Where to begin… Behaviour management in itself is simple. It is about setting limits and assuring that everyone complies to those limits so that the teaching-learning process can go ahead as smoothly as possible, but as we all know, it is easier said than done. Here we are going to talk about various areas of behaviour and some strategies that can help us along the way. There are two areas that I wish to talk about: The role of the teacher and that of the student. In the classroom it is much easier if the majority of the class work as a cohesive unit but as we all know, it is not always the case. It is for the teacher to set the limits and ensure that they are understood by the student, but as I have said before, it is easier in theory than in practice. There are various influences that come into play, especially in the ESL classroom. In this post we will discuss the influences that can cause problems in ESL teaching.
Link to video: Behaviour Management
As teachers we need to set limits (or rules if you prefer) in the classroom. This is to be sure that everyone works together as a unit and the class can go on as planned. The teacher needs to first COMMUNICATE THE CLASS RULES to their students, but we need to make sure that they are understood. Make them visual and give examples. We also need to think about how to give this very important message, should we be giving it in the student’s first language? If the classroom rules are not understood fully we cannot really blame our students for breaking them. I use the first class as an icebreaker, all the activities should be focussed on showing how you wish to organize the class and what you expect of the students, be firm but fair and know when to be flexible (though this may come at a later date and is a difficult thing to judge). Students generally understand limits well if they understand the consequences of their actions, set them out early on and it will stand you in good stead throughout the year. It is better to be positive and focus on the things that the students are doing well than to focus on what they are not doing well. Use other students as examples and reward their efforts, the rest of the class will generally follow suit. I always say that you need to make it ´cool to behave´. Rewards do not always need to be material but can come in the form of privileges, praise or options (which game we can play on the last day). The teacher needs to organise the class well so that students know what they need to do and where they need to be. A good ay to do this is with music, a great song available on youtube is ´the tidy up song – Dave Moran Youtube song as it give the students a time limit and tells them exactly what they should be doing, later the children will associate the song to the action.
Classroom contract PDF: HERE
Secondly, we need to ensure that the RULES ARE AGREED by all the parties involved, for example, if the teacher decides to give two hours of homework a day and the students do not agree with the reasoning behind this, they are far less likely to comply. I usually set out a classroom contract with my students in the first class with older students (8-16) where we agree the rules, in the process I give the class options and we vote, for example, how often the teacher will set homework, once of twice a week. Students will generally fo for the minimum but that is what I wanted anyway. With younger learners it needs to be visual, I generally have the student’s name on the board and when they comply with a give instruction I reward them in some way, shape or form (e.g. a point on the house point chart) and if they do not their is a consequence.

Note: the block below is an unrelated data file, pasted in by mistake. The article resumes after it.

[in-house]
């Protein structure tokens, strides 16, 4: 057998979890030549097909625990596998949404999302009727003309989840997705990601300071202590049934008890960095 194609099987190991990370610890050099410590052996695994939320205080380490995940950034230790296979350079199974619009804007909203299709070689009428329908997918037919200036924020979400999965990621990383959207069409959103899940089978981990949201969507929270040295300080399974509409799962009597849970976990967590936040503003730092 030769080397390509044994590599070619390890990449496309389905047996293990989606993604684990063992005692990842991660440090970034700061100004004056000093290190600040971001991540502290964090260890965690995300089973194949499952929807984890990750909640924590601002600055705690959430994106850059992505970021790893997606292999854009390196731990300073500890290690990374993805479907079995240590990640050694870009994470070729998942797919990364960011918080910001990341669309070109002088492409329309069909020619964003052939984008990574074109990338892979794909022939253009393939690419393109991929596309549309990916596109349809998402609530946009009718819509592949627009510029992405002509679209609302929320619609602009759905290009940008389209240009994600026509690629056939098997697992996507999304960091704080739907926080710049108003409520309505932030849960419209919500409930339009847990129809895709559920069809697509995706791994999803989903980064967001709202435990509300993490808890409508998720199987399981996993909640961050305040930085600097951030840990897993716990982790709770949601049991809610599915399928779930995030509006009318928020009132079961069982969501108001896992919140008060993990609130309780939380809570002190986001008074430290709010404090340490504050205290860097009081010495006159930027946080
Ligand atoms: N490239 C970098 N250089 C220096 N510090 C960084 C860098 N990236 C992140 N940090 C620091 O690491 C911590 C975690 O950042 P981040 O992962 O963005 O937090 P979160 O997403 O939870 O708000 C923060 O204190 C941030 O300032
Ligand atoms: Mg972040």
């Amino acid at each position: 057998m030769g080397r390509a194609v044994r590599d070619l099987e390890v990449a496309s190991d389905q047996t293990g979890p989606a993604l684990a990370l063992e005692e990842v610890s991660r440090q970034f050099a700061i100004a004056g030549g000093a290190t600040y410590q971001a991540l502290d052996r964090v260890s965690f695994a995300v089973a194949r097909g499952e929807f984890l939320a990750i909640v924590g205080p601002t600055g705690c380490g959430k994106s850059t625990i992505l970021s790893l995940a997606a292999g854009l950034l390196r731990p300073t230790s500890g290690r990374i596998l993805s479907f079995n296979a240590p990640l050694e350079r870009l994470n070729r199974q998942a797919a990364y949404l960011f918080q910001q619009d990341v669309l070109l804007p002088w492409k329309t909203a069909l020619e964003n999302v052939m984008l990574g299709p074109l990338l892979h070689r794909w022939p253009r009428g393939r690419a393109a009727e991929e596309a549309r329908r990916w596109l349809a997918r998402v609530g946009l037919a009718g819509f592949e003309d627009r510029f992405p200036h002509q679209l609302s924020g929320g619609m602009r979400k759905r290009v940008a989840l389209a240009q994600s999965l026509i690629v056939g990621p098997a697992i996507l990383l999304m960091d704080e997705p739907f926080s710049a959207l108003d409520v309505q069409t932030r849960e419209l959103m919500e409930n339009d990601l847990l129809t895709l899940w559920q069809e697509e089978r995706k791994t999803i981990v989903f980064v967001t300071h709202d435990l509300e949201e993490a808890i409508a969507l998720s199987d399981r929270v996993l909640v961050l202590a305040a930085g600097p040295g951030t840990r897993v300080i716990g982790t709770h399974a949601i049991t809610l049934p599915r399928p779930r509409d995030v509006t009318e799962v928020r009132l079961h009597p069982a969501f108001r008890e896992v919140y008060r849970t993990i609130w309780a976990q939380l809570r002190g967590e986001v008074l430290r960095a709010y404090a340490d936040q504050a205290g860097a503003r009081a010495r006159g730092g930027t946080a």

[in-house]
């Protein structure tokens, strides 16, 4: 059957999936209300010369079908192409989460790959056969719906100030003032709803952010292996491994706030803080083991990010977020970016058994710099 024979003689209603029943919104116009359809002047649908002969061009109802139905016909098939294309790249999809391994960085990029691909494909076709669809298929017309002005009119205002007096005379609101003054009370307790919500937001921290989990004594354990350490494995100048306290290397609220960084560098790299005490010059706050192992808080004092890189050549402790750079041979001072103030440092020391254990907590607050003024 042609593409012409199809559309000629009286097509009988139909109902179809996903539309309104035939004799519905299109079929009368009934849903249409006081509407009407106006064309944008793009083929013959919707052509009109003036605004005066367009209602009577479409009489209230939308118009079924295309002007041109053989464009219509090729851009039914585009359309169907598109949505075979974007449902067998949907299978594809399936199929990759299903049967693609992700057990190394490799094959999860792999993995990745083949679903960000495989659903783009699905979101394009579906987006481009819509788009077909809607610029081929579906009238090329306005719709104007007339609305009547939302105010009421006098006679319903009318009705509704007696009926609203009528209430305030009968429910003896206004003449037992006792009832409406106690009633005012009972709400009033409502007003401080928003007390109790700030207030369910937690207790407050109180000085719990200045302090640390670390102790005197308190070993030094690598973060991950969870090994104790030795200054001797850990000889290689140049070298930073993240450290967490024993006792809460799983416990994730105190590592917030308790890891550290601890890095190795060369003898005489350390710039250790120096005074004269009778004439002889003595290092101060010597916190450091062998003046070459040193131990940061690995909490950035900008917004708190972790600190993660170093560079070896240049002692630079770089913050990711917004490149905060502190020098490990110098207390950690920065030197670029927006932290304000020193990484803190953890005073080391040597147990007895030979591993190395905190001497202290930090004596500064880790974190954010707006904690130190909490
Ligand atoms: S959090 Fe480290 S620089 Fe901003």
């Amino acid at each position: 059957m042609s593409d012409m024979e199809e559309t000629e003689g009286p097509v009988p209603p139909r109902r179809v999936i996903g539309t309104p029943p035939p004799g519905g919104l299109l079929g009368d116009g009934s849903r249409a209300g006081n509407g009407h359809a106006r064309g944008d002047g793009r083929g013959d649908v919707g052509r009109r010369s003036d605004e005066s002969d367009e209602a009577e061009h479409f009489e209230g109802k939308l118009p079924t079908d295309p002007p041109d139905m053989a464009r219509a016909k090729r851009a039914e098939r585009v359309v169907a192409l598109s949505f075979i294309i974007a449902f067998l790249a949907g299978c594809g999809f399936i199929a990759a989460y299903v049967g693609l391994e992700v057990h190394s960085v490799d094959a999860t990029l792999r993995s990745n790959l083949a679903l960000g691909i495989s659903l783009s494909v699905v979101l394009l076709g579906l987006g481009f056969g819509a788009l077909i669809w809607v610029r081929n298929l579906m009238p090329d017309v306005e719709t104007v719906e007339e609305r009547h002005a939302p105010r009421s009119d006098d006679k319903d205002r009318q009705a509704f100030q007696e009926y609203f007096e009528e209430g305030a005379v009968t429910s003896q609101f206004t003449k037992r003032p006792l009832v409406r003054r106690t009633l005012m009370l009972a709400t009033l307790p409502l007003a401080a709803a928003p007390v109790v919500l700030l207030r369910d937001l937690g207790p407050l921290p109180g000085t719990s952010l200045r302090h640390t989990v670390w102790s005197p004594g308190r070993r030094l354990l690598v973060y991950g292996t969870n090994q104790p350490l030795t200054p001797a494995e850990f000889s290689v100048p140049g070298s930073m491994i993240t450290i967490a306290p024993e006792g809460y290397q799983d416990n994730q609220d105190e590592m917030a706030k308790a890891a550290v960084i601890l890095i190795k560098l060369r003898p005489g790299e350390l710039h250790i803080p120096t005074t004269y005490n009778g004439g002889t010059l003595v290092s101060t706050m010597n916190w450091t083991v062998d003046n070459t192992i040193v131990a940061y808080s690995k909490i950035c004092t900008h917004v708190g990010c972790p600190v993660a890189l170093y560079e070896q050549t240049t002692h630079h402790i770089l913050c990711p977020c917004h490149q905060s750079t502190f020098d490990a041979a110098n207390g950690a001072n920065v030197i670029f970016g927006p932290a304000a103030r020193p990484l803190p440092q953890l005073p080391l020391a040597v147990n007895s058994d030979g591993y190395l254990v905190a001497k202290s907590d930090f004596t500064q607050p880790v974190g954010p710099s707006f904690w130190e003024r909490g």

And lastly, I want to talk about FAIRNESS and equality in the classroom. Teachers need to make sure that rules are fair and achievable. If students see inequality in the classroom, and I mean ´one rule for some and a different one of others´, they will also have difficulty in keeping track of how to behave, it is important to be consistent and to keep your promises. In ESL many classes are sporadic or the teacher is only with each class for a couple of hours a week. It is essential that you appear to be organised and in control of the class, students will pick up on the fact that you don’t have a plan very quickly and it can be a costly error.
Teaching tip: CLASSROOM CONTRACT. With my students we always start with the classroom contract, this is a document signed by all members of the class and agreed by voting. It is a tick list where we agree to certain limits that all students should follow so as to be fair. Even the teacher must comply. Examples of classroom contract points Food in class
Ο Students mustn’t eat in class at any time
Ο Students can chew chewing gum in class but never when doing a speaking activity and they must throw it in the bin as they leave.
Ο Students can eat sweets in class on special events such as birthdays, christmas or halloween.
Suggested further reading: Classroom Management: Creating a Successful Learning Community (Wiley/Jossey-Bass Education) by Paul Burden (2002-06-14) Classroom Management: The First Step to Effective Teaching by Johnny Coogan M.ED. (2015-07-16) Classroom Management: Models, Applications and Cases by M. Lee Manning (2012-01-01)